You Fit Into Me
Margaret Atwood writes in a vivid, witty and often sharply discomfiting style in all of her literary works. To call her a feminist author is in a way selling her short as her work, while often centered on issues of gender, has also focused on Canadian national identity, Canada's relations with the United States and Europe, human rights issues, environmental issues, and the Canadian wilderness. The poem that I chose to analyze is a very short poem consisting of only four lines titled "You Fit Into Me." It was originally published in Margaret Atwood's anthology Power Politics, but the book I read it in is called, To Hell With Love, which is a collection of poems dealing with heartache and healing after a break-up. As one reads "You Fit Into Me," more and more meaning emerges. Just as a picture is said to be worth a thousand words, a few good lines of verse can pack as much emotional content as a whole paragraph of ordinary prose.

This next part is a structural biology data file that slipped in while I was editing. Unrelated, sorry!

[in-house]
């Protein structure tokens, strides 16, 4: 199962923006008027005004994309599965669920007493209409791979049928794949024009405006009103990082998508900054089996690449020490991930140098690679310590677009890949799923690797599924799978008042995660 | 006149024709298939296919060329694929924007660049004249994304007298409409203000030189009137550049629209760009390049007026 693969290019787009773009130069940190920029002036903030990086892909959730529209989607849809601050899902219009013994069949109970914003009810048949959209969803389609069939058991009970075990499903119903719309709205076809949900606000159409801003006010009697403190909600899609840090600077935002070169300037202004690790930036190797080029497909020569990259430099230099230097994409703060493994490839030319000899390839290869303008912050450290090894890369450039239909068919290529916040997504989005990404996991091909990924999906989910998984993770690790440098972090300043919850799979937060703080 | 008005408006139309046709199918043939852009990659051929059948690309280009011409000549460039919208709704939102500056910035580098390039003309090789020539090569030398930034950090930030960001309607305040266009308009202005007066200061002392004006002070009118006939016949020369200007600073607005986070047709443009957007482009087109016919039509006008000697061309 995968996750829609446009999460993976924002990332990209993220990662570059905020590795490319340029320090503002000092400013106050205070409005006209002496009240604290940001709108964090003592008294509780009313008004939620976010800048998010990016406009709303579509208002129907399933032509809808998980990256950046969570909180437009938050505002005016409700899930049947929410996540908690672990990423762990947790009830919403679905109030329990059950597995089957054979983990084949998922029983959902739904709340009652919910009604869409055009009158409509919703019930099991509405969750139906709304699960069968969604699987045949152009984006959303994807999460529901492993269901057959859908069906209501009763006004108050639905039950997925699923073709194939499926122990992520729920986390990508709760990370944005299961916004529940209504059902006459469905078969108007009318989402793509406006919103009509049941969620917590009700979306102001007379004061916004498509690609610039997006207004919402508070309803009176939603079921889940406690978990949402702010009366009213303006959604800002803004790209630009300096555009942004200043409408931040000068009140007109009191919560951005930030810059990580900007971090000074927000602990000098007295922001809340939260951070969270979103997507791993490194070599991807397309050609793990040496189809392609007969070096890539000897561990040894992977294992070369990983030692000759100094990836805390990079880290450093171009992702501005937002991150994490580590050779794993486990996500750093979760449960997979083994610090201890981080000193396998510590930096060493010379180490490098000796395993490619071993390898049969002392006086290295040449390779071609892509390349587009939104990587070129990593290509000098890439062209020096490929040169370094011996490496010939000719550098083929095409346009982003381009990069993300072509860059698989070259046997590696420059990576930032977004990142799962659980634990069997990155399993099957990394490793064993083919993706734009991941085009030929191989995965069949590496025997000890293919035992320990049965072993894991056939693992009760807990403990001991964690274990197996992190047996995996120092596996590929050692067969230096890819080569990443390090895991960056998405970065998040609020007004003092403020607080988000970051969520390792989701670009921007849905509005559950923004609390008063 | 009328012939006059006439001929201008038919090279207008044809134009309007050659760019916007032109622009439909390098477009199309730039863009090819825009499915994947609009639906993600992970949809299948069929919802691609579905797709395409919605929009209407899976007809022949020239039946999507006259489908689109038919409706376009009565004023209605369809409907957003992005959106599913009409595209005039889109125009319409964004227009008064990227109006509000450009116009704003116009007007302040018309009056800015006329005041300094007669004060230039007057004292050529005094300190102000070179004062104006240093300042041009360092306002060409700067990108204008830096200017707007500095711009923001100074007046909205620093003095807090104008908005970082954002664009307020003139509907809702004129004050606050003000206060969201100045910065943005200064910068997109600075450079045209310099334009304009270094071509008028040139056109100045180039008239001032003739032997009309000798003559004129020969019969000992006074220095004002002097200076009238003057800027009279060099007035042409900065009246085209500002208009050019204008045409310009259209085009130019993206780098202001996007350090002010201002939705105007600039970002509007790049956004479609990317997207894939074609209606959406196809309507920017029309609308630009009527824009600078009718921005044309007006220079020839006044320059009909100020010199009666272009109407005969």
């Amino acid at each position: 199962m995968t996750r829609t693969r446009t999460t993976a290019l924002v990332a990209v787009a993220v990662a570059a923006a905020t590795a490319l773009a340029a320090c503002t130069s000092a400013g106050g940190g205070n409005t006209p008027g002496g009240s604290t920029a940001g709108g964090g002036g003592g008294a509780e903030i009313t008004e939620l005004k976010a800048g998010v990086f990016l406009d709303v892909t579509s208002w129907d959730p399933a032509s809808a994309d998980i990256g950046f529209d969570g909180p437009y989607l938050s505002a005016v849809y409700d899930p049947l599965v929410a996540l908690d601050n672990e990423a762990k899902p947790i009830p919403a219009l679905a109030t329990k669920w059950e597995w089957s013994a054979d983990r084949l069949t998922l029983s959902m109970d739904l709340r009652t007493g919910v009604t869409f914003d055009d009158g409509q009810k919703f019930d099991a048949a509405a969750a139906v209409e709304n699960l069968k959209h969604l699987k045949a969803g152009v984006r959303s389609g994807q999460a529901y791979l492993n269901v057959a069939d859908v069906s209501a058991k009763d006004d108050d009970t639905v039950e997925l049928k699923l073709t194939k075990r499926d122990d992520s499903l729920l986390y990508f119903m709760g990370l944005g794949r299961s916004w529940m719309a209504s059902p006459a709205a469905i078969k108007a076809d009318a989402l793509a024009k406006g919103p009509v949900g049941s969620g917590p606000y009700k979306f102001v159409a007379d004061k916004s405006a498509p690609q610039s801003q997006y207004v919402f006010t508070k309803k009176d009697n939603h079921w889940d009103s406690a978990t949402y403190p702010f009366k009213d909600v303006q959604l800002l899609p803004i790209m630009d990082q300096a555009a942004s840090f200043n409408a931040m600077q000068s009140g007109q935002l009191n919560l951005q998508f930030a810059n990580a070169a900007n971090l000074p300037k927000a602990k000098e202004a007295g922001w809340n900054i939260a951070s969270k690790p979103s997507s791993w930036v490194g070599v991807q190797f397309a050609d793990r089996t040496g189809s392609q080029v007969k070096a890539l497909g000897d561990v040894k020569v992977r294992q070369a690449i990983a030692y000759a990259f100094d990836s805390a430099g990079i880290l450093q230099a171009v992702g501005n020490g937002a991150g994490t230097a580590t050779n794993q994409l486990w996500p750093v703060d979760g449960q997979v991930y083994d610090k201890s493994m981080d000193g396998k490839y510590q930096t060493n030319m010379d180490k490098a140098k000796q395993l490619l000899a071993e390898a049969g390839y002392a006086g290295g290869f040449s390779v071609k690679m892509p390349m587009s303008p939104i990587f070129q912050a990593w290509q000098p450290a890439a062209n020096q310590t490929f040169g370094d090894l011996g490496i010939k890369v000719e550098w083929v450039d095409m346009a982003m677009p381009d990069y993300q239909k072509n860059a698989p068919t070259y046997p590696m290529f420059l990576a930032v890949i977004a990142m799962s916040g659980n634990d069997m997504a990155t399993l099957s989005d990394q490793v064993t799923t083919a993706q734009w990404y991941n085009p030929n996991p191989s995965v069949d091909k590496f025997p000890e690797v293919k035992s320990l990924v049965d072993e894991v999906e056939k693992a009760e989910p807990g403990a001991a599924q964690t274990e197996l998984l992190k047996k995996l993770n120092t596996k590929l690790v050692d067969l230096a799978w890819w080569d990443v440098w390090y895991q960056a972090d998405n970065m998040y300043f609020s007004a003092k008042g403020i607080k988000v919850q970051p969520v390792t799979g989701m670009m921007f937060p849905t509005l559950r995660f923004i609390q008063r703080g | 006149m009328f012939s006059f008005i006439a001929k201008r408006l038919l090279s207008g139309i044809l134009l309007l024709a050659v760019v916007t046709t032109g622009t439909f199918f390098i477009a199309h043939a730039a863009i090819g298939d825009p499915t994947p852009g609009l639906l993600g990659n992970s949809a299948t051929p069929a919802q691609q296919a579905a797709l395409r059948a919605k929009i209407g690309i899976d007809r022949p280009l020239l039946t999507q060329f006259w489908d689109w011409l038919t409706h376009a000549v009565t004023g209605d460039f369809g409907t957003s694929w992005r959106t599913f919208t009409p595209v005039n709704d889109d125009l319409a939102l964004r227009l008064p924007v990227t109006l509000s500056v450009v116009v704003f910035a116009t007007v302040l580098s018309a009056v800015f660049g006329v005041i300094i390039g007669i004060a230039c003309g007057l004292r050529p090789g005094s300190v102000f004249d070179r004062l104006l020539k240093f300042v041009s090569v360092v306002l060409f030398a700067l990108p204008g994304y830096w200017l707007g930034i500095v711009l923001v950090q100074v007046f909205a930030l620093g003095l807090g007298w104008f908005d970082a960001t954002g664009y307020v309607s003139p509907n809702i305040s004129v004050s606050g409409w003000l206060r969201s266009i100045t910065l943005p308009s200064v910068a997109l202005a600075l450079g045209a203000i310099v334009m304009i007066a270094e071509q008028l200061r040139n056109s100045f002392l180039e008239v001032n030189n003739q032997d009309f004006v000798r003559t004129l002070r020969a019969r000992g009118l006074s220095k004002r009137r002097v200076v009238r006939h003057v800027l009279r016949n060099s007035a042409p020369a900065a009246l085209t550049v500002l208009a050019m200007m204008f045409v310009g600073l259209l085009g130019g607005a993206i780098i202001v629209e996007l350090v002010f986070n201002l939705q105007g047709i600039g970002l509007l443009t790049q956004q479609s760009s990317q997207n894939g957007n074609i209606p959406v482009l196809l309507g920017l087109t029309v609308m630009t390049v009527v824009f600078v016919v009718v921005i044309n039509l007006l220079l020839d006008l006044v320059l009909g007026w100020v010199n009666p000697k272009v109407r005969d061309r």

I was 21 years old and had just ended a tumultuous five year relationship with my high school sweetheart the first time I had read the poem. My best friend had given me the book To Hell With Love for Valentine's Day that year so as to alleviate the stress of it being my first Valentine's Day alone since I was 16. After reading the poem, I was taken aback by its length. It was the first time I had ever read a poem that short that actually made sense to me. When a poem only uses a few dozen words, each word becomes extremely important and as soon as I read the poem, every single word was important to me.
The first stanza, "You fit into me/ Like a hook into an eye" (1-2), was like a symbol of the beginning of my relationship. It stood out to me because I am an avid sewer and had instantly thought of an eye hook enclosure. It fits together so perfectly, so smoothly, exactly like we did at first. The second stanza, "fish hook / open eye" (3-4), was even more powerful because that was